Late summer and early fall marks the beginning of a new academic year. Families have prepared and bought the essentials that make learning possible. Attaining knowledge demands that notebooks, backpacks and digital gadgets be readily available.
The new start also involves rituals that go beyond the acquisition of stuff. In some cases, this means finding time to put closure to relationships, strategizing about logistics, as well as letting go of summer, a time of great spontaneity. In a word, the carefree events and activities are now interrupted by careful planning that predisposes the human spirit to what lies ahead.
Independent of whether we are directly engaged in these back-to-school rituals, we can recognize this transitional time for what it offers us, namely, a moment to step back and assess more honestly what our learning and wisdom has been. Spiritually, for instance, we can embrace this cyclical time as an opportunity for greater discernment and growth in the Spirit of truth and ask what our learning should be.
In faith, we know that this kind of discernment requires courage and intentionality, particularly when it involves the need for real and ongoing conversion. And while being in this space of conversion can be physically, emotionally, intellectually and spiritually uncomfortable and challenging, we believe that we do not stand alone, especially when learning from others.
Before us is the Communion of Saints, as well as those who are still physically present to us as colleagues, friends and family members. Holy women and men whose lives give testimony to a higher form of learning and wisdom that comes from God: “Therefore, since we are surrounded by so great a cloud of witnesses, let us also lay aside every weight and the sin that clings so closely, and let us run with perseverance the race that is before us” (Hebrews 12:1). It is from these holy ones that we can learn how to freely embrace the grace we need and strengthens us.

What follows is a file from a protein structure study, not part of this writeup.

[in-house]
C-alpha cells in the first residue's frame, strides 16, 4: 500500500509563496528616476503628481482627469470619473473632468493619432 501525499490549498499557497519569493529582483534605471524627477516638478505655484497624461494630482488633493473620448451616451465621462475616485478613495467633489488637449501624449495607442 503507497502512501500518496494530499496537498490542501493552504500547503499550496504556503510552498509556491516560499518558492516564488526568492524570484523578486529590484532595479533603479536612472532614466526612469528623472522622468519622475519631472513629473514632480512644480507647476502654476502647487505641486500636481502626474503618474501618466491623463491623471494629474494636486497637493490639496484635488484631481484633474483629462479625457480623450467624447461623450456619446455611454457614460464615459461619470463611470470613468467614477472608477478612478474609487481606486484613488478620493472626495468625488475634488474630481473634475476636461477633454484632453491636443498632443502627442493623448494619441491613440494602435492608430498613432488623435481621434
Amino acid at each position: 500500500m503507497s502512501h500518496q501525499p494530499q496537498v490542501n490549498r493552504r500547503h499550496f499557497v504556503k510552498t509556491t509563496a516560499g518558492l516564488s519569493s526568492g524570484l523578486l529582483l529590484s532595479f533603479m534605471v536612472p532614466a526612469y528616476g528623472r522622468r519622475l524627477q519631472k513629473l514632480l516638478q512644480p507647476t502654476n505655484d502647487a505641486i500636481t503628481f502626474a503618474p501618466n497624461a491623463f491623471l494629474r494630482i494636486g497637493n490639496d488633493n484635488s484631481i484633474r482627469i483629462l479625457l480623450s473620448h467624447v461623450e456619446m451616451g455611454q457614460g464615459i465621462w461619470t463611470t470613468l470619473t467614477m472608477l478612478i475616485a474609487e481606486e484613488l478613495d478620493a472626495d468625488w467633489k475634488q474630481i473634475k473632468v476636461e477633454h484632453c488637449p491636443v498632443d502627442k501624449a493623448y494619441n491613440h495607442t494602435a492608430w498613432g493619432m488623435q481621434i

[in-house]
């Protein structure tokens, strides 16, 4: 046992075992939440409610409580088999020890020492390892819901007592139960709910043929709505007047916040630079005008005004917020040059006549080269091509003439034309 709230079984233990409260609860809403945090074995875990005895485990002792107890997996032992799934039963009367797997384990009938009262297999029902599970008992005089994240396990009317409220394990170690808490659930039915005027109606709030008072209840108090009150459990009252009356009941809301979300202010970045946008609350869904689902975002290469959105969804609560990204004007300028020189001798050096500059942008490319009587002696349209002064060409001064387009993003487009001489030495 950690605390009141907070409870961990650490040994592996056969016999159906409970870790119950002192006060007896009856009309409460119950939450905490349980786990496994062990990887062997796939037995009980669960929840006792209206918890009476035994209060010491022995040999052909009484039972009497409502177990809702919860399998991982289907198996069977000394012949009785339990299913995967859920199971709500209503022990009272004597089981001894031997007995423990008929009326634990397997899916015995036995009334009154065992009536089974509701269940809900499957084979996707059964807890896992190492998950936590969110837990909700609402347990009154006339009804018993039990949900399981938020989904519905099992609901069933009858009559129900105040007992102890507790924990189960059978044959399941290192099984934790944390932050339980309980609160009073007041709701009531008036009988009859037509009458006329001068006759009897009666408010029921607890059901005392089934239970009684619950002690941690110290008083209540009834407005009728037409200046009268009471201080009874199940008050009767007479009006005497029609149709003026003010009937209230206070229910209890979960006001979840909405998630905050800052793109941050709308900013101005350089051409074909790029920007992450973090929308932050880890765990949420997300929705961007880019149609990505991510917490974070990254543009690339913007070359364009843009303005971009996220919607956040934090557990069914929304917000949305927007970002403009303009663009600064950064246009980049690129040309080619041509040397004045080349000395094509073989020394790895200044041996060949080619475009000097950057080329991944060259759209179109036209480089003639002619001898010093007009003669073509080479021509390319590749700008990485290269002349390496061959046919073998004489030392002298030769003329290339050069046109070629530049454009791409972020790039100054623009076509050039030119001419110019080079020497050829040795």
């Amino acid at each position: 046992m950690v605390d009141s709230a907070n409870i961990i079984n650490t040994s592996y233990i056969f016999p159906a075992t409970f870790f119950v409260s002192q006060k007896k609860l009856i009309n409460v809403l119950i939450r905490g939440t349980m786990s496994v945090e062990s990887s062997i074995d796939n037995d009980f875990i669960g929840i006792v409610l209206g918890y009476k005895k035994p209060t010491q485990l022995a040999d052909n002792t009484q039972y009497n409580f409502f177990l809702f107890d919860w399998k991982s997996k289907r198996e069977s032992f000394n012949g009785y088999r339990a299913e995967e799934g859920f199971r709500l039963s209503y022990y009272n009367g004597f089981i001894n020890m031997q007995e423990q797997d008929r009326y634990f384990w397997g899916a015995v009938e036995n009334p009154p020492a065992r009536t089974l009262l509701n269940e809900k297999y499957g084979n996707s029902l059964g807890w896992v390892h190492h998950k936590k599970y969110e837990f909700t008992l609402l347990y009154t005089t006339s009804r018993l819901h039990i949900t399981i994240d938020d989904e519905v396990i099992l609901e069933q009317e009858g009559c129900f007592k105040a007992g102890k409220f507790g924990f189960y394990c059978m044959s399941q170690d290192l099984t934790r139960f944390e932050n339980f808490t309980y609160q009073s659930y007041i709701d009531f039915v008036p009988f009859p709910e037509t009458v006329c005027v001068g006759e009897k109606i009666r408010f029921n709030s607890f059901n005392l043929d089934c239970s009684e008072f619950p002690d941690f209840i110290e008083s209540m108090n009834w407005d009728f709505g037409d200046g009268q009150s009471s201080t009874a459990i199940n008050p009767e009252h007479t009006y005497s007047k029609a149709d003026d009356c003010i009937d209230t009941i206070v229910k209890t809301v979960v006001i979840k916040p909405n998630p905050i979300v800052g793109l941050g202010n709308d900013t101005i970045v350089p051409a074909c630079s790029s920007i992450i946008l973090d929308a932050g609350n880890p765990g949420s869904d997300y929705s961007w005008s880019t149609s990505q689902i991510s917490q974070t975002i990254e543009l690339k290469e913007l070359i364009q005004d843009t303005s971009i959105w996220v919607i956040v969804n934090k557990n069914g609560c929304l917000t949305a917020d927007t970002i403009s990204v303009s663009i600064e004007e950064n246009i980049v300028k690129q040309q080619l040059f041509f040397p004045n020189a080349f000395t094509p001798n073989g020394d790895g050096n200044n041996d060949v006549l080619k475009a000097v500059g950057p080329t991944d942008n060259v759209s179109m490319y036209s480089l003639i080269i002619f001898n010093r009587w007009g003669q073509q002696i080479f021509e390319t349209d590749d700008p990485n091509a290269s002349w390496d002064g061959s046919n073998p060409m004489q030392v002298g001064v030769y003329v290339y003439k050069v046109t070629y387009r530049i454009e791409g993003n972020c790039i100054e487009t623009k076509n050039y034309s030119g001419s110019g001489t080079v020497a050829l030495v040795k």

More to the point, at the heart of our spiritual conversion and learning, we have before us the presence of the living Jesus who leads us in our faith, shows us the path of endurance, and brings our wisdom and faith to perfection (Hebrews 12: 2-3). In fact, the wisdom we seek in our spiritual discernment is never far from the pattern of life set by Jesus Christ — a pattern of life lived in total intimacy with and loving obedience to the Father (John 14:10, 31). It is by seeking to emulate the character of Jesus — His words and deed — that our learning finds a path forward with greater clarity, honesty and confidence.
Only by following in the footsteps of the Master and remaining close to Him can we truly understand what it means to be a disciple of the Lord, in all seasons: “Do you know what I have done to you? You call me Teacher and Lord — and you are right, for that is what I am. So, if I, your Lord and Teacher, have washed your feet, you also ought to wash one another’s feet. Very truly, I tell you, servants are not greater than the master” (John 13:12-16). May this year be full of encounters with others so that we, too, can put into practice what we have learned from our Lord and Master, Jesus Christ.
Javier Orozco is executive director of human dignity and intercultural affairs for the Archdiocese of St. Louis.